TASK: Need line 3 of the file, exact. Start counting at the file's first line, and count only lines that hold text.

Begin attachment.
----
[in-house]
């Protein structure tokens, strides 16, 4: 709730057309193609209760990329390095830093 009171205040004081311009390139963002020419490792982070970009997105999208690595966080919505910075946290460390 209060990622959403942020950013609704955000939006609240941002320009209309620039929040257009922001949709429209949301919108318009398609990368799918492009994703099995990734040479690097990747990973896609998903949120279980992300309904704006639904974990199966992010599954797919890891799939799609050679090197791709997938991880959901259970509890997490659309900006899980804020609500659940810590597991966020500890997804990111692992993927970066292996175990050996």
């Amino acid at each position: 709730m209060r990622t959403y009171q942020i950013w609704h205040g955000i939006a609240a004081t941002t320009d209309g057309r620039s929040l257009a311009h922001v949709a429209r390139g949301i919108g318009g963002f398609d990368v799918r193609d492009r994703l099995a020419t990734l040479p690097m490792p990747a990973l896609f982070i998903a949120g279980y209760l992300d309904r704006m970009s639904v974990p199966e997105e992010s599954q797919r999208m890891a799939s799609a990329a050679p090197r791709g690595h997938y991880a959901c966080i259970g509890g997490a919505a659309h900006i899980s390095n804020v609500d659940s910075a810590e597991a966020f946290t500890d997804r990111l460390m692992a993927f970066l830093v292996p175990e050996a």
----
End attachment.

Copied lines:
């Amino acid at each position: 709730m209060r990622t959403y009171q942020i950013w609704h205040g955000i939006a609240a004081t941002t320009d209309g057309r620039s929040l257009a311009h922001v949709a429209r390139g949301i919108g318009g963002f398609d990368v799918r193609d492009r994703l099995a020419t990734l040479p690097m490792p990747a990973l896609f982070i998903a949120g279980y209760l992300d309904r704006m970009s639904v974990p199966e997105e992010s599954q797919r999208m890891a799939s799609a990329a050679p090197r791709g690595h997938y991880a959901c966080i259970g509890g997490a919505a659309h900006i899980s390095n804020v609500d659940s910075a810590e597991a966020f946290t500890d997804r990111l460390m692992a993927f970066l830093v292996p175990e050996a």